BPS budget shows increased per-pupil funding
Councilors delve into school spending during budget hearing
Boston Public Schools officials had a challenging week, with the April 27 release of a report of widespread abuse of students and a culture of impunity at the Mission Hill School, leading to a recommendation from the superintendent to close the school.
The report comes as the district is under review from the state Department of Elementary and Secondary Education and is thought to be facing the possibility of receivership targeting schools state officials consider “underperforming.”
In the midst of those challenges, BPS officials presented their $1.3 billion budget to Boston City Councilors, who this year for the first time have the ability to change line items in the city budget.
The good news BPS officials gave councilors is that per-pupil spending is up 31%, from $2,1700 per student in the 2020 school year to $27,100 per student for the 2023 school year. That funding comes partially due to increased funding for what outgoing Superintendent Brenda Cassellius termed the quality guarantee — a requirement that all BPS schools have a baseline budget that includes nurses, social workers, librarians and other essential staff.
The increase in per-pupil funding also comes about as a result of the bad news: There are fewer families enrolling students in BPS schools. That drop in enrollment, which is showing up in kindergarten grades, comes not because families are enrolling their students in charter, parochial and private schools — their numbers are all down, too — but rather due to families leaving the city, where rents are among the highest in the nation.
Over the last five years, the district has seen a reduction of 7,100 students, with about 4,000 of that reduction occurring during the two years of the pandemic.
BPS Chief Financial Officer Nate Kuder told city councilors the district expects that trend to continue.
“We are anticipating multiple years of continued enrollment decline,” he said.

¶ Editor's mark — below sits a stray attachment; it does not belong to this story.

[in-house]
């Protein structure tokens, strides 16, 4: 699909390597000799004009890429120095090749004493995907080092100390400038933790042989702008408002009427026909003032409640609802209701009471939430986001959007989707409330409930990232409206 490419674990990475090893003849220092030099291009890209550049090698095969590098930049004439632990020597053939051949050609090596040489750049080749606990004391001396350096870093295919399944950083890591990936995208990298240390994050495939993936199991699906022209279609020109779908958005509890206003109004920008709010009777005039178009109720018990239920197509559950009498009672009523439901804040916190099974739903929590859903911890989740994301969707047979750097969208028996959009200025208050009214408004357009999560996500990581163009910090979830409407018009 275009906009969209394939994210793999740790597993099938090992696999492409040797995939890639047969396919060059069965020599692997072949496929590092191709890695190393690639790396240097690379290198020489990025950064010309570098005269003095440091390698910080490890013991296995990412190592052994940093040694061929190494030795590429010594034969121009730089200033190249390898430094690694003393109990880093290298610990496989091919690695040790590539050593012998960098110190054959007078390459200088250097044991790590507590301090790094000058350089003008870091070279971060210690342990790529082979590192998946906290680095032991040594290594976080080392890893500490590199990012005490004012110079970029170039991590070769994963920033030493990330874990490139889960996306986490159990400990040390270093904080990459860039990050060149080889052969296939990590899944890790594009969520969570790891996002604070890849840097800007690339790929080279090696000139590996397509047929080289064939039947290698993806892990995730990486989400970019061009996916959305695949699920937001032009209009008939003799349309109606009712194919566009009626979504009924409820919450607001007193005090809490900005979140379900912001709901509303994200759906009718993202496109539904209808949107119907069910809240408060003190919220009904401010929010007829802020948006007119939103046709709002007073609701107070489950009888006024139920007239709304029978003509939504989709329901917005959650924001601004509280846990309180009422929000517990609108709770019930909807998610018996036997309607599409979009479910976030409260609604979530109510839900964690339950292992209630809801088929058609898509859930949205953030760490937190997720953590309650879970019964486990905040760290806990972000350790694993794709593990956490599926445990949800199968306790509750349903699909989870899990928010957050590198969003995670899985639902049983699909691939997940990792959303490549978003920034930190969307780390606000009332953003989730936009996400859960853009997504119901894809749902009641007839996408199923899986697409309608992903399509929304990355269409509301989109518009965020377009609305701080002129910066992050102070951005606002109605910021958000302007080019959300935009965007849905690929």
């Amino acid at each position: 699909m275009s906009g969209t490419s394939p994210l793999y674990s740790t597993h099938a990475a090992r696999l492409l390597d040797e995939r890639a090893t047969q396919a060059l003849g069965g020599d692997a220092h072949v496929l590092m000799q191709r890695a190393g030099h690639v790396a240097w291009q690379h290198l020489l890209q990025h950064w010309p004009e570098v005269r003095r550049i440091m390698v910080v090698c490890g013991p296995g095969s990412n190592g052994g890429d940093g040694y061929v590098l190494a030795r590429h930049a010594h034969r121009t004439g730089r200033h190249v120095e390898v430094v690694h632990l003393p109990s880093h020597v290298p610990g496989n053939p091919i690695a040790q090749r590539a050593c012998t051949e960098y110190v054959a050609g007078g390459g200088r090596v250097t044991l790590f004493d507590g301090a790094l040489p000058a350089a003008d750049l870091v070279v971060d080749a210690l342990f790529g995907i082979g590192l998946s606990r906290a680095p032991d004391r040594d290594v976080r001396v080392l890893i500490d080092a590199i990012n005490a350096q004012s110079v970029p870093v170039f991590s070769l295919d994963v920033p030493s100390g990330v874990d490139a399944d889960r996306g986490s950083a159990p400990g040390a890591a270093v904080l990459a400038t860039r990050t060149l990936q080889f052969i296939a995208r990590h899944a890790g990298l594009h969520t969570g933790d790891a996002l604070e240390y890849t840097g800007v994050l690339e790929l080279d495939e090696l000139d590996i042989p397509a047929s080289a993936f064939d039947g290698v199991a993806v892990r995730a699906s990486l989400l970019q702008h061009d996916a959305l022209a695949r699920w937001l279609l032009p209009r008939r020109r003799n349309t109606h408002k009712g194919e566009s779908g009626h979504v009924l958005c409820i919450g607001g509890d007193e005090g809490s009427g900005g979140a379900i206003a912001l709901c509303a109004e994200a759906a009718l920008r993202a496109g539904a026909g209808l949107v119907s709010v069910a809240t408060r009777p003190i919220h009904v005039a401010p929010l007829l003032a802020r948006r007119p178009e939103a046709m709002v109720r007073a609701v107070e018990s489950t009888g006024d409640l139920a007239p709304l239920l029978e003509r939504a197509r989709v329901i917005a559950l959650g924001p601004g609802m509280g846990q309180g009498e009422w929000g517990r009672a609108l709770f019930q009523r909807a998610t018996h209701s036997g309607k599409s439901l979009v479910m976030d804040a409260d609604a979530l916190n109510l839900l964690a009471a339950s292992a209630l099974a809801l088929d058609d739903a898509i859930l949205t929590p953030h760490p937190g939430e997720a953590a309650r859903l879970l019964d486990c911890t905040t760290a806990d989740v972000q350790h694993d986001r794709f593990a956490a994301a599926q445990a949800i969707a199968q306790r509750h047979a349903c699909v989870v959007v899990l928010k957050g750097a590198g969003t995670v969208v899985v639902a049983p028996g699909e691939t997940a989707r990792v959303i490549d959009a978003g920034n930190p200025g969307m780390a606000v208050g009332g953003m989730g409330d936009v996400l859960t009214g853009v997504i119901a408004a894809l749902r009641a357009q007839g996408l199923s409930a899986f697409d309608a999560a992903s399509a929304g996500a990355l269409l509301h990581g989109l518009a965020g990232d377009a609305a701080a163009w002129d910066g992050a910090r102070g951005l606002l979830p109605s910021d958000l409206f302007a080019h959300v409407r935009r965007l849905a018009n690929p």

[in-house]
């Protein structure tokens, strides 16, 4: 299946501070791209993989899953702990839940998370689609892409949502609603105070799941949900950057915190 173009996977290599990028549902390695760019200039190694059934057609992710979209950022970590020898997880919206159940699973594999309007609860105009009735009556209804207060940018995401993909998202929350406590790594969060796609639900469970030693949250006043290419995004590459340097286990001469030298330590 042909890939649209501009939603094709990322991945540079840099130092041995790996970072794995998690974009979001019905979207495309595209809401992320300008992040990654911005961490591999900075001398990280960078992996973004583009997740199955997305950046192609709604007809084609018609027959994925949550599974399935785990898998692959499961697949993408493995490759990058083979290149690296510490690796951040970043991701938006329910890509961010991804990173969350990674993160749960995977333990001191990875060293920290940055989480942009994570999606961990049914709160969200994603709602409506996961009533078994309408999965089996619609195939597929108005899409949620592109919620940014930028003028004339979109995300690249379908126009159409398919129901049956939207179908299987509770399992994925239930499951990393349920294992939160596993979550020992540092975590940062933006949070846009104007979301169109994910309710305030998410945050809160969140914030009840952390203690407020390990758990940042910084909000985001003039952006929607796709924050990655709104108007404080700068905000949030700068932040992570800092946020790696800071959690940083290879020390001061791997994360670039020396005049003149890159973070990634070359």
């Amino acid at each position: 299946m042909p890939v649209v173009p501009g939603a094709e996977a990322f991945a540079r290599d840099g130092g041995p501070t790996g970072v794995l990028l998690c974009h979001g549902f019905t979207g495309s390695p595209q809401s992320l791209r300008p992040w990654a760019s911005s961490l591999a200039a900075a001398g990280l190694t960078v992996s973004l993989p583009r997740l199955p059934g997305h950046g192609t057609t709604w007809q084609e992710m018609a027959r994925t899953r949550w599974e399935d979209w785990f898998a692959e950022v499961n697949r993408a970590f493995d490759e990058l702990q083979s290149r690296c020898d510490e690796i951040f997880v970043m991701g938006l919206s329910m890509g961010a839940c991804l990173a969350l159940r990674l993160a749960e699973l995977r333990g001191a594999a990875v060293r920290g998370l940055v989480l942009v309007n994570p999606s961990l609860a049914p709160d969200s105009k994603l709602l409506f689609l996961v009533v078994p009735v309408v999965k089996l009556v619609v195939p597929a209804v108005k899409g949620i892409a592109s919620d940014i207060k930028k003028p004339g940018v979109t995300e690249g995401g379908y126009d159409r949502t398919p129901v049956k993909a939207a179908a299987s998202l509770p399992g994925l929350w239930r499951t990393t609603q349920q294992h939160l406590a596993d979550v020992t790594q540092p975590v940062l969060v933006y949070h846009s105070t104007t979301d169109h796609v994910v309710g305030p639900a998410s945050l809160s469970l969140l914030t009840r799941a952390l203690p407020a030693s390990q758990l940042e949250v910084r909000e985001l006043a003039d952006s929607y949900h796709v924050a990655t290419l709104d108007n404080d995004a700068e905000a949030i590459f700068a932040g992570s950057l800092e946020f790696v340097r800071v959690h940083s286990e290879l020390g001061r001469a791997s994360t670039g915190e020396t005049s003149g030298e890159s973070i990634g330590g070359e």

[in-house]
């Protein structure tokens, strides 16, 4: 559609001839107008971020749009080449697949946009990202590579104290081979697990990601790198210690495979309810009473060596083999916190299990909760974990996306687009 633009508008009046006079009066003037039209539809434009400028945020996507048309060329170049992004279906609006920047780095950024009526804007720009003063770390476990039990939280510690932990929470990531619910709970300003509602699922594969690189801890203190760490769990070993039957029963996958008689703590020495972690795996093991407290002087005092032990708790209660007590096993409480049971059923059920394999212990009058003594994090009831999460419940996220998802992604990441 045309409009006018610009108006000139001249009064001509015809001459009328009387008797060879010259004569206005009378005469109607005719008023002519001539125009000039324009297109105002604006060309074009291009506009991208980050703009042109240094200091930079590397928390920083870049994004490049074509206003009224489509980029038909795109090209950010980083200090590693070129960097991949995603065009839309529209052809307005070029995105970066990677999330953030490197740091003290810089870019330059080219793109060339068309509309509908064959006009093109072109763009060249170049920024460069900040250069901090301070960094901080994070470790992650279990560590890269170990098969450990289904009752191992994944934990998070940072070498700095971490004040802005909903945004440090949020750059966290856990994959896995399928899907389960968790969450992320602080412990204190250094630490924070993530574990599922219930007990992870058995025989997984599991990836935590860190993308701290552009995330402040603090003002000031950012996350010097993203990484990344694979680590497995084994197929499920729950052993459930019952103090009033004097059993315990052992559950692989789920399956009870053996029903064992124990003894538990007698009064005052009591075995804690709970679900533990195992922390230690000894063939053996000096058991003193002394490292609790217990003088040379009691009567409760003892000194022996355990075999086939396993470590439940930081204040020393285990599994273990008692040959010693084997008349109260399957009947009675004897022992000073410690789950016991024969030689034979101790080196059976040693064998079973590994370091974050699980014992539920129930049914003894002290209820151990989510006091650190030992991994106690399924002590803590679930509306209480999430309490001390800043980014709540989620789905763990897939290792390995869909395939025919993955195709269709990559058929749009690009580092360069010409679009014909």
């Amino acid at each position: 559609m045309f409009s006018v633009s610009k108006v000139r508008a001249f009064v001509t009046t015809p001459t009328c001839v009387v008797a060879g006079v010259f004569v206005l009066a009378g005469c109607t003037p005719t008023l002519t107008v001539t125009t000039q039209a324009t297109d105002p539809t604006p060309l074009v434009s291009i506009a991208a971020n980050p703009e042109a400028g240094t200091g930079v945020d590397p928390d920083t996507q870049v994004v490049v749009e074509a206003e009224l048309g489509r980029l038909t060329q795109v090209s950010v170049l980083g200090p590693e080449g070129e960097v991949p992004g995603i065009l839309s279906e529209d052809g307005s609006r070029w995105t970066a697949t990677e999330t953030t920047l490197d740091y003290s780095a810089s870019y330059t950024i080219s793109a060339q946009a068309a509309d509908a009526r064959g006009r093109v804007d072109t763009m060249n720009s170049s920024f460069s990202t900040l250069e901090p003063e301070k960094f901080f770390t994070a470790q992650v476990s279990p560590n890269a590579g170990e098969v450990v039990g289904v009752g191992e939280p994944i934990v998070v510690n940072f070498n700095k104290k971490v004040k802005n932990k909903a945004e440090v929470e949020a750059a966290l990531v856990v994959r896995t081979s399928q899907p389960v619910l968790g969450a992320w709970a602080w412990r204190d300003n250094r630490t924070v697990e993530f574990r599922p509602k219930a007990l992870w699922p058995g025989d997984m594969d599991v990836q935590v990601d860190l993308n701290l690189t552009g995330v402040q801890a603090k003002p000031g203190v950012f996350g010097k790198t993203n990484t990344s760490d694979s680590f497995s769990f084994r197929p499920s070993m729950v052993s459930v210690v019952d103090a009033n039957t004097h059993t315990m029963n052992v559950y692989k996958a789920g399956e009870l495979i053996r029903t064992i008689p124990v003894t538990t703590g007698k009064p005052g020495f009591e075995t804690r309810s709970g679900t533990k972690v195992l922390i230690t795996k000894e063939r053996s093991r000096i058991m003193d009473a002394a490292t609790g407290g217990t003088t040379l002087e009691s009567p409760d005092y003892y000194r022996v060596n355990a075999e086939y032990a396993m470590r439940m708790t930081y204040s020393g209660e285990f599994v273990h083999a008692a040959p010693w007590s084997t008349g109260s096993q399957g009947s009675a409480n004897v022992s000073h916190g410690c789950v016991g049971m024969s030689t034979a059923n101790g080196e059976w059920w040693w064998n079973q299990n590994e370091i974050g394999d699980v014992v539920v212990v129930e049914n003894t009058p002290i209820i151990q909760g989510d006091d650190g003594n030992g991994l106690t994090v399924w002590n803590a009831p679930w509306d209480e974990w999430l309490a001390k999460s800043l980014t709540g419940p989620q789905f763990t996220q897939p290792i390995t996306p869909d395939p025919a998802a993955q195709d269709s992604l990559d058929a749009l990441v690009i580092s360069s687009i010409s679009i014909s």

The funding increase comes as the district is beginning to reconfigure its student-weighted funding formula, which critics say tends to punish schools for enrollment declines that were often beyond their control.
Under the student-weighted model, schools lost or gained funding with each student who left or arrived at a school. When schools lost students and the funding that exited with them, however, they were unable to shut down entire classrooms or eliminate teaching positions, as there were students remaining in each classroom. Instead, schools eliminated positions they weren’t required to fill — such as librarians, art teachers, social workers and counselors. School quality declined as a result, causing fewer parents to select schools and initiating what some parents referred to as a death spiral.
Cassellius instituted the Foundation for Quality Positions in response to parent requests that schools be given baseline budgets to pay for nurses, librarians, family liaisons and the other positions commonly cut as revenue from per-pupil allocations declined.
The district also increased so-called “soft landing” funds — allocations meant to temporarily compensate for losses in funding that accompany enrollment declines during the pandemic.
Kuder said the district’s study of a new school funding model will look at ways to insulate schools against enrollment declines.
During last week’s hearing, District 6 Councilor Kendra Lara asked school department officials to address the perception that Boston spends more per-pupil than other well-resourced districts.
Drew Echelson, deputy superintendent of academics, said the raw dollar amounts compare favorably to wealthier districts in the state and across the nation.
“But when you break down the analysis based on student need, obviously it’s a little trickier,” he said. “We serve a disproportionate share of the commonwealth’s high-needs students with disabilities and a higher percentage of the commonwealth’s English learners. These students deserve more funding, and so our higher dollar-per-pupil funding should be something we’re seeing.”
“Do you think we’re spending enough?” Lara asked.
“I can always think of something more to spend it on,” Echelson said.